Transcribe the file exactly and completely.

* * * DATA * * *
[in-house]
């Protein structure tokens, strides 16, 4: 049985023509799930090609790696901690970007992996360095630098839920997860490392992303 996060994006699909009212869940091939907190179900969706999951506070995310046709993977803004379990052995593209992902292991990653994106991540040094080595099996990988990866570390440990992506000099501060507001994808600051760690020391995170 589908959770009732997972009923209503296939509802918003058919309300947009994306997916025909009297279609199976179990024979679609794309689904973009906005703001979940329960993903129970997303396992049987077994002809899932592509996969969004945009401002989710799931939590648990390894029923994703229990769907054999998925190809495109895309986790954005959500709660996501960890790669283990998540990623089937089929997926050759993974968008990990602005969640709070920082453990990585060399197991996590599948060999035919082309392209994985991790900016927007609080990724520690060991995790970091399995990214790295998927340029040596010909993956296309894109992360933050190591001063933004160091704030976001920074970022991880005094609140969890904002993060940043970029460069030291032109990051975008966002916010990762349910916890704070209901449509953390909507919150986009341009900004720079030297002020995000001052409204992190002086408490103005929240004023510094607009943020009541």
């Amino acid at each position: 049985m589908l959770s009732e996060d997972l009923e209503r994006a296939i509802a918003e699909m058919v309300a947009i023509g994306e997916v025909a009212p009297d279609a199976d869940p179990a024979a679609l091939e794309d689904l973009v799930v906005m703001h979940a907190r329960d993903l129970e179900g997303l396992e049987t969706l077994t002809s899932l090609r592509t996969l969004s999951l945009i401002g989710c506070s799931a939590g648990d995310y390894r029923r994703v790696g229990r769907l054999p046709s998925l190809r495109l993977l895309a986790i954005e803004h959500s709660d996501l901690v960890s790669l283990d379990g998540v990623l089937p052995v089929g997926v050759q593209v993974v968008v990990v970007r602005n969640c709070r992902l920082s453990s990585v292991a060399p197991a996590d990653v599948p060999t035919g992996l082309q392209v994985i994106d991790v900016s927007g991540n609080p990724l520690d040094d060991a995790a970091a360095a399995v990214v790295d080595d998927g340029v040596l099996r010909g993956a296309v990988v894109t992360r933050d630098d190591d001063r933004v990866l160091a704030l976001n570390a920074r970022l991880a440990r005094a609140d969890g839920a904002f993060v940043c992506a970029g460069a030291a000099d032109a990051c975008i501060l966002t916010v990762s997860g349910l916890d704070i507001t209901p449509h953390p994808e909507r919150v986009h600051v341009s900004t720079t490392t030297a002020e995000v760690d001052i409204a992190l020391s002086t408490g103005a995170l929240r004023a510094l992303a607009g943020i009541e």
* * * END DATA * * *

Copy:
[in-house]
């Protein structure tokens, strides 16, 4: 049985023509799930090609790696901690970007992996360095630098839920997860490392992303 996060994006699909009212869940091939907190179900969706999951506070995310046709993977803004379990052995593209992902292991990653994106991540040094080595099996990988990866570390440990992506000099501060507001994808600051760690020391995170 589908959770009732997972009923209503296939509802918003058919309300947009994306997916025909009297279609199976179990024979679609794309689904973009906005703001979940329960993903129970997303396992049987077994002809899932592509996969969004945009401002989710799931939590648990390894029923994703229990769907054999998925190809495109895309986790954005959500709660996501960890790669283990998540990623089937089929997926050759993974968008990990602005969640709070920082453990990585060399197991996590599948060999035919082309392209994985991790900016927007609080990724520690060991995790970091399995990214790295998927340029040596010909993956296309894109992360933050190591001063933004160091704030976001920074970022991880005094609140969890904002993060940043970029460069030291032109990051975008966002916010990762349910916890704070209901449509953390909507919150986009341009900004720079030297002020995000001052409204992190002086408490103005929240004023510094607009943020009541």
């Amino acid at each position: 049985m589908l959770s009732e996060d997972l009923e209503r994006a296939i509802a918003e699909m058919v309300a947009i023509g994306e997916v025909a009212p009297d279609a199976d869940p179990a024979a679609l091939e794309d689904l973009v799930v906005m703001h979940a907190r329960d993903l129970e179900g997303l396992e049987t969706l077994t002809s899932l090609r592509t996969l969004s999951l945009i401002g989710c506070s799931a939590g648990d995310y390894r029923r994703v790696g229990r769907l054999p046709s998925l190809r495109l993977l895309a986790i954005e803004h959500s709660d996501l901690v960890s790669l283990d379990g998540v990623l089937p052995v089929g997926v050759q593209v993974v968008v990990v970007r602005n969640c709070r992902l920082s453990s990585v292991a060399p197991a996590d990653v599948p060999t035919g992996l082309q392209v994985i994106d991790v900016s927007g991540n609080p990724l520690d040094d060991a995790a970091a360095a399995v990214v790295d080595d998927g340029v040596l099996r010909g993956a296309v990988v894109t992360r933050d630098d190591d001063r933004v990866l160091a704030l976001n570390a920074r970022l991880a440990r005094a609140d969890g839920a904002f993060v940043c992506a970029g460069a030291a000099d032109a990051c975008i501060l966002t916010v990762s997860g349910l916890d704070i507001t209901p449509h953390p994808e909507r919150v986009h600051v341009s900004t720079t490392t030297a002020e995000v760690d001052i409204a992190l020391s002086t408490g103005a995170l929240r004023a510094l992303a607009g943020i009541e």